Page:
Poland’s finance ministry has set up a live chat service to help explain its recent tax overhaul after officials appealed for clarity on how to implement the new rules, which they say were introduced without proper preparation.
The changes were made at the start of this year as part of the government’s flagship “Polish Deal” programme, with promises that most Poles would either benefit or not be affected by the new, more progressive tax system.
However, teething problems have resulted in some public employees seeing their pay packets in January shrink, leading the government to last week apologise and promise to fix the issues.
For more on the teething problems with the government’s tax overhaul, which they have promised will be addressed before next month, see our article from yesterday https://t.co/o0J80AIpRl
— Notes from Poland 🇵🇱 (@notesfrompoland) January 7, 2022
Meanwhile, the Związkowa Alternatywa trade union at the National Tax Administration (KAS) has issued a letter to the prime minister and finance minister to signal their “outrage” and “deep concern” at the implementation of the changes.
They accuse officials of preparing the new measures “hastily”, with a “very short” period before their announcement and them entering into force. They also said that the reform lacked “proper state preparation for its implementation”.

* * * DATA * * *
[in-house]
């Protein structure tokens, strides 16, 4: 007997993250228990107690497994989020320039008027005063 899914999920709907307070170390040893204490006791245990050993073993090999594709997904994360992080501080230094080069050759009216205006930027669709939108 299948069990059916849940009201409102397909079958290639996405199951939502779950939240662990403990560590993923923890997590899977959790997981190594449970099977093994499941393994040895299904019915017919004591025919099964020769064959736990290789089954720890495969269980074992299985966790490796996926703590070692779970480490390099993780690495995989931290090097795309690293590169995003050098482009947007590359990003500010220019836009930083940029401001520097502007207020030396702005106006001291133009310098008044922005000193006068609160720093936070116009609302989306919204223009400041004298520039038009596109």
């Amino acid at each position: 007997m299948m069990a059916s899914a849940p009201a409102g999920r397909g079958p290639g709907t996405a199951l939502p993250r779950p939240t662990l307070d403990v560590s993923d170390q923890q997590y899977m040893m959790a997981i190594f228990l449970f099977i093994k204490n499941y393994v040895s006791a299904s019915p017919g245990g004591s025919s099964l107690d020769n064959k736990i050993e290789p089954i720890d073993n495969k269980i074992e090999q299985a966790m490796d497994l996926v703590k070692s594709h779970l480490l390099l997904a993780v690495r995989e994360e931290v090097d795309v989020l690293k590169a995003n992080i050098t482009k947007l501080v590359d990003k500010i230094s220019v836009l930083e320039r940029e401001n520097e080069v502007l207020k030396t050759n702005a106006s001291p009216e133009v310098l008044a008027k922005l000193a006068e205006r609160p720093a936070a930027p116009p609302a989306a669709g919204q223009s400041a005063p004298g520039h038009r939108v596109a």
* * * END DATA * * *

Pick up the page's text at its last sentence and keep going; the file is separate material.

The unions claim that KAS employees had not been informed in advance about interpretation of the new tax rules, and that clarity on “many key issues” is still missing.
“The government sends contradictory signals,” they wrote. “We are not able to confidently inform citizens about the new solutions since the highest representatives of the government are not convinced of how to interpret them and what their final shape will be”.
The letter suggests that the finance ministry should operate an information point to receive queries on the changes until 7 p.m. daily, as the working hours of tax offices will be extended until that time starting from today.
Speaking to Polska Times, finance minister Tadeusz Kościński said that from 8 January it had started offering live chat services seven days a week for those with queries. The ministry has “strengthened the staffing of its Polish Deal hotline” and “systematically” publishes information on its websites, he said.
Government spokesman Piotr Müller added on Saturday that “every major reform faces challenges”, which need to be addressed on an “ongoing basis”, and that the tax overhaul “is the largest [such] reform in 20 years”.
Poll: Have the tax changes adopted under the so-called Polish Deal (the government’s flagship economic programme) in your opinion been…
– beneficial to you: 21%
– unfavourable to you: 39%
– undetermined: 31%
– I don’t know them: 10%
— Notes from Poland 🇵🇱 (@notesfrompoland) January 9, 2022
Maria Wilczek is deputy editor of Notes from Poland. She is a regular writer for The Times, The Economist and Al Jazeera English, and has also featured in Foreign Policy, Politico Europe, The Spectator and Gazeta Wyborcza.